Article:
Chaney, an enrolled member of both the Osage Tribe and Cherokee Nation, grew up in Oklahoma. During his childhood, he dealt with recurrent themes of loss, the challenges of fitting in and ultimately, self-discovery though self-expression, while his mother championed education as a way to rise above and not get lost in the fray. When he became the first Oklahoma University student to receive a scholarship to study in Japan, something about his experience in Kyoto beckoned him back. He received a Woodrow Wilson Fellowship and Chaney says, it was "the key thing that set me free." He studied Japanese art, culture and language and earned two master's degrees by age 25.
Through all of these journeys, creative expression continued in Chaney's life. Now, wishing to use art as a change agent, Chaney is continually informed by complexity theory, trusting that each piece he starts will later take on a life of its own. He taps into his unconscious where he finds, creates and re-creates a codex of both ancient and contemporary symbols and marks. His fearless use of a bold color palette works to draw people nearer the subject matter. While some may find the marks simplistic upon first glance, a deeper examination reveals complex themes, issues and ideas being dissected and presented to the viewer encouraging them to be more aware, more involved and more sentient in their day-to-day life.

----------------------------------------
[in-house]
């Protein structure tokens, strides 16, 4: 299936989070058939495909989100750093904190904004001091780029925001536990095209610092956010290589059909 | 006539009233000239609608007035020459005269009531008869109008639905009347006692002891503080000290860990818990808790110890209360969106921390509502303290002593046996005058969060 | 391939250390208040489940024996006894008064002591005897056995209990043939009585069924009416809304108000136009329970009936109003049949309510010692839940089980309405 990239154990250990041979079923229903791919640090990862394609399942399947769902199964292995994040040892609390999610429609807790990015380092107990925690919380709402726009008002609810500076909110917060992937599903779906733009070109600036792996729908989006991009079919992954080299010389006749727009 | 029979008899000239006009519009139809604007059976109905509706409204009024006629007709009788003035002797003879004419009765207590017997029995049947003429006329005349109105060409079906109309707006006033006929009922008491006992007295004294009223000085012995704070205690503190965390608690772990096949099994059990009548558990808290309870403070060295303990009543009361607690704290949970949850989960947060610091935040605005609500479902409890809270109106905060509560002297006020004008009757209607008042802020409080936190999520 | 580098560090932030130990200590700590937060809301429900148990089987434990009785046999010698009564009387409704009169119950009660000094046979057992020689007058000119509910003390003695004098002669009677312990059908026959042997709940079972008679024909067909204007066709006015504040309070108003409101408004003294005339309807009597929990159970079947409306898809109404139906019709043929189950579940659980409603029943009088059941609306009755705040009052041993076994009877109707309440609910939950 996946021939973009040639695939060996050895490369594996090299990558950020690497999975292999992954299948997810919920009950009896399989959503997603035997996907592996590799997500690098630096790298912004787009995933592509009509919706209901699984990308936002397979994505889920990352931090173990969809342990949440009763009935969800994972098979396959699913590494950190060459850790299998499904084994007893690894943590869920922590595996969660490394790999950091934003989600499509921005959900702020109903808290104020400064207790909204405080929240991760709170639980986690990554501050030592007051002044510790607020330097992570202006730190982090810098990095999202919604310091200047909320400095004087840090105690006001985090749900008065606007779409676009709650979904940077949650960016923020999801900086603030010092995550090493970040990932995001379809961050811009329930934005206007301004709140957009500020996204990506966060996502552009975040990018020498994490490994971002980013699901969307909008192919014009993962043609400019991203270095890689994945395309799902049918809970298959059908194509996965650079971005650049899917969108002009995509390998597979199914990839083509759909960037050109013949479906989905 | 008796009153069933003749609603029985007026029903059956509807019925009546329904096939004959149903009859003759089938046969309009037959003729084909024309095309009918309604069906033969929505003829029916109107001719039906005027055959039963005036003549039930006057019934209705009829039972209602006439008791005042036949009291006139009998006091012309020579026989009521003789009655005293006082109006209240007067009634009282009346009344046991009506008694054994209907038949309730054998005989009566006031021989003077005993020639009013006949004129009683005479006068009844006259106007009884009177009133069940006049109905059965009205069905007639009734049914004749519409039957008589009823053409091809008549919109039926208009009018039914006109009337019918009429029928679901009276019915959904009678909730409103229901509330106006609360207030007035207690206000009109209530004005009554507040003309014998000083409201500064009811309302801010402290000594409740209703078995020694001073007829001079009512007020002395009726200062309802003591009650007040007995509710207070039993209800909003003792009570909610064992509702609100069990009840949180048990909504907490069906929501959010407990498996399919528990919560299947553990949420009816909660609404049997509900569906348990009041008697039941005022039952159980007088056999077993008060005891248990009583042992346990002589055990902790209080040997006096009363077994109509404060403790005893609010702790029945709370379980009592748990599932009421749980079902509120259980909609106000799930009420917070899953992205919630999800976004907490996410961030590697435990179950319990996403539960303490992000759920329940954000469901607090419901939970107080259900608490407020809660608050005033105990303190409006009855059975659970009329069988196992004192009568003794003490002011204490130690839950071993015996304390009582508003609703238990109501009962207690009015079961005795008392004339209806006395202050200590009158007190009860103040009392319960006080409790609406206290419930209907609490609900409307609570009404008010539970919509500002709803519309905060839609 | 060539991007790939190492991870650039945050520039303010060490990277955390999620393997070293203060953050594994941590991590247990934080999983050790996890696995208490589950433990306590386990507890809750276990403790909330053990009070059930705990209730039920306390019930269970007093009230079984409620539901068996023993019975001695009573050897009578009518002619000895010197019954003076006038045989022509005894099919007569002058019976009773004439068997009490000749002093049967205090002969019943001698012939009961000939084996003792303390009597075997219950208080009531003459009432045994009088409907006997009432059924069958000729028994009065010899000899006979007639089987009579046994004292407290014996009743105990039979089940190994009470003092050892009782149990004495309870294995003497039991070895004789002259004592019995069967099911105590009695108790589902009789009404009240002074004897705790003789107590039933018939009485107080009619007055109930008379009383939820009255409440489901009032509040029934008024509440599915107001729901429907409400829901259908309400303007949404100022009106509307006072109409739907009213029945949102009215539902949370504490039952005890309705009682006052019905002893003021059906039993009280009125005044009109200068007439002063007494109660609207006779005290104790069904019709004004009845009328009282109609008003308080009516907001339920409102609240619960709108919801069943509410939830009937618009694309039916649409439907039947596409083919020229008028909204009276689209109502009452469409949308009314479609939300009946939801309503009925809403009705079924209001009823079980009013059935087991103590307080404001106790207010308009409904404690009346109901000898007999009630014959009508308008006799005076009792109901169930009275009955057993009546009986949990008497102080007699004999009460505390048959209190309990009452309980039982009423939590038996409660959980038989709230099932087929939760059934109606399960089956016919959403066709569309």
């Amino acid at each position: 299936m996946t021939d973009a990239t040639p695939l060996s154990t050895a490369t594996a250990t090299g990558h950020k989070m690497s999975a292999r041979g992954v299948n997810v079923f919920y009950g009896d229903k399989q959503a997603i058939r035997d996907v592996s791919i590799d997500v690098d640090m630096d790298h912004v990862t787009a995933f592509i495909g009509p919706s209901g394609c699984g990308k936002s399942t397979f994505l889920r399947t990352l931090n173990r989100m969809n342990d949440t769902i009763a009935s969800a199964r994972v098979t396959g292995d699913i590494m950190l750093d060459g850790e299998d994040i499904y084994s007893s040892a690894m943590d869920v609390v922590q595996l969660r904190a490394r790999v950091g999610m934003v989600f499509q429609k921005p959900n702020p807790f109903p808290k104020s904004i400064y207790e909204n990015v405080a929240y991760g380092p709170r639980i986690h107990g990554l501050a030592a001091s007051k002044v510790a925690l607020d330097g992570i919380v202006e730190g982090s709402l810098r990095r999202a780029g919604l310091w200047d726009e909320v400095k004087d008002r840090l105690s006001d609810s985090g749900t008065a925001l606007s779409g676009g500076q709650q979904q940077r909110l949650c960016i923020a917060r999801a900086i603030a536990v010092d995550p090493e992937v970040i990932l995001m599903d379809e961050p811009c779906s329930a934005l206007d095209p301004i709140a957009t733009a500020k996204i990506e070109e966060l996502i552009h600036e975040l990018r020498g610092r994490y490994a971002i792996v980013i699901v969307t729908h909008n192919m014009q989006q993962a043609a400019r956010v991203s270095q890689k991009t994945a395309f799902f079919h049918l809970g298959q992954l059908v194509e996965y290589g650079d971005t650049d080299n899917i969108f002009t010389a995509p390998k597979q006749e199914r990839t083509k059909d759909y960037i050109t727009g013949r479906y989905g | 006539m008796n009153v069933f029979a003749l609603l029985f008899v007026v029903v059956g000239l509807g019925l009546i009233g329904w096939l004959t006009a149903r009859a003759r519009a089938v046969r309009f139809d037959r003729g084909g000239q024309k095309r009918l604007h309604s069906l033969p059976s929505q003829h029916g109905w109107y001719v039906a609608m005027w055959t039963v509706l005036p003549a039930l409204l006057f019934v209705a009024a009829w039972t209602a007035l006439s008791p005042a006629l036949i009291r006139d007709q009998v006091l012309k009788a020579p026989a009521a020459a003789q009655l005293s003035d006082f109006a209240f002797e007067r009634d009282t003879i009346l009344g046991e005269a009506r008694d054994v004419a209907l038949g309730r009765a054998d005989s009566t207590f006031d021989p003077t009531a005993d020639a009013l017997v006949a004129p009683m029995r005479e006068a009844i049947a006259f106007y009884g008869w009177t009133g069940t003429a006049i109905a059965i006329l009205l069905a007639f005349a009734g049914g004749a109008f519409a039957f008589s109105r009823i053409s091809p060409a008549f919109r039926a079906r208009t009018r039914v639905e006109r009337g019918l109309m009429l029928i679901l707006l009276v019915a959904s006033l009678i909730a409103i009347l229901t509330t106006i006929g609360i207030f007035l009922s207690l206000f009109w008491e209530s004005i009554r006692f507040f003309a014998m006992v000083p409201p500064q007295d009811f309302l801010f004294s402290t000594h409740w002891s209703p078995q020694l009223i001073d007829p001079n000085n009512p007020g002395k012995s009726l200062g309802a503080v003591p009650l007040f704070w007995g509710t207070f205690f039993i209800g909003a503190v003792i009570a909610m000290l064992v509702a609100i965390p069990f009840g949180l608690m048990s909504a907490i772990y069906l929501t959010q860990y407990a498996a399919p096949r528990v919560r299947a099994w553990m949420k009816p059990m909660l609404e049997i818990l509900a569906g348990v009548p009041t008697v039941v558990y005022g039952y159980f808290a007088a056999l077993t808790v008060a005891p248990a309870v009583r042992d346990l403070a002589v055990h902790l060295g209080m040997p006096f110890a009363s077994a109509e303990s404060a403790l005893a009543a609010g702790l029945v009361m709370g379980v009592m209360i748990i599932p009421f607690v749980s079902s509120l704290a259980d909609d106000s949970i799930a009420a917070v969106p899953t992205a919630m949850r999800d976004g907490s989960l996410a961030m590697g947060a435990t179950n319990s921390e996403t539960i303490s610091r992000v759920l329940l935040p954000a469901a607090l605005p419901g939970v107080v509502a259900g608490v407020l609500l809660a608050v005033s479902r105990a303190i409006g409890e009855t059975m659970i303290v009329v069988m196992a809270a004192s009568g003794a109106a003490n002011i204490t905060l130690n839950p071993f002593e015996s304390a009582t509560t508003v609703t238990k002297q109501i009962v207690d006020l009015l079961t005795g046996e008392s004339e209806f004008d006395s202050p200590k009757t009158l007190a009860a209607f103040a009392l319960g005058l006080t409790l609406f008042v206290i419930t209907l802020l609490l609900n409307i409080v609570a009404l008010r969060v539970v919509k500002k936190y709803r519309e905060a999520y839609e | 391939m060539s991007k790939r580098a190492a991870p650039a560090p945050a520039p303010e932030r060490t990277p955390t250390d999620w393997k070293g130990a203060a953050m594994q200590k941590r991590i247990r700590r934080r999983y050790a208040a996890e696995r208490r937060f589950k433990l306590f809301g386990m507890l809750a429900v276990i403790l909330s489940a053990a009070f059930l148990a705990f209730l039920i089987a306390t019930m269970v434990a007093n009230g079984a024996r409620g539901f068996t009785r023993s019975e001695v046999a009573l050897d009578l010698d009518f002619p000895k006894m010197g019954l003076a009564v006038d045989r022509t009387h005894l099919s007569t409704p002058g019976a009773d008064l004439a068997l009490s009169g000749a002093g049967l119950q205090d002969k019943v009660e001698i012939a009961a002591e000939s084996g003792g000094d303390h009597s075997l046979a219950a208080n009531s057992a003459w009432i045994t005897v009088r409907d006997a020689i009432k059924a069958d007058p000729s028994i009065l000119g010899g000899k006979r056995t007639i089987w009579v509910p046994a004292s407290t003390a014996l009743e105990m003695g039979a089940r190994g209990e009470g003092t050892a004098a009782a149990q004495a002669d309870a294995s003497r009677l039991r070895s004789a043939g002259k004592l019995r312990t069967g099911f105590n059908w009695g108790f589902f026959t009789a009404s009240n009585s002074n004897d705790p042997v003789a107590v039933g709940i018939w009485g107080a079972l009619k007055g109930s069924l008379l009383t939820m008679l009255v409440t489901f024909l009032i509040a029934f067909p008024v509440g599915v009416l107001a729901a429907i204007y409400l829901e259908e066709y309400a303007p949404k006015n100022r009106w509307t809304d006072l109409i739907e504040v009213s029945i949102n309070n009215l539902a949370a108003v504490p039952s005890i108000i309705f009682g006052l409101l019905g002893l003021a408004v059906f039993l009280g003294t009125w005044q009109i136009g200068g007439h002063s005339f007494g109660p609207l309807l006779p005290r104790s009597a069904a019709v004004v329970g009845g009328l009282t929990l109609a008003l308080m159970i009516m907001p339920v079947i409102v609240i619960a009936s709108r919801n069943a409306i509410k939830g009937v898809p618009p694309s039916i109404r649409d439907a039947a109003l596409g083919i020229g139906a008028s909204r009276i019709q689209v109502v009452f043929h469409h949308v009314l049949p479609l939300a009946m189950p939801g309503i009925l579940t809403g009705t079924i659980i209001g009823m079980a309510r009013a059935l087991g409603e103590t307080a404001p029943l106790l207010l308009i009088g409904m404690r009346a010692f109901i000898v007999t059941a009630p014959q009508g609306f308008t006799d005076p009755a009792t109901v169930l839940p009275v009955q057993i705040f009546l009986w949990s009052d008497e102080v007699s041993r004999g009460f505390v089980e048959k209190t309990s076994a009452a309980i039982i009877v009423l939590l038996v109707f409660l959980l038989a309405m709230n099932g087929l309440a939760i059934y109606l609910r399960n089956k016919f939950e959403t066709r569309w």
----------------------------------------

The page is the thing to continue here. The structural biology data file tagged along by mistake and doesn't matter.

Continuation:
Chaney is a believer in the transformative power of art, in freedom of expression and in the power of intention. If you ask him what he hopes to accomplish by sharing his creations, his answer is succinct and strong: "It's unlimited."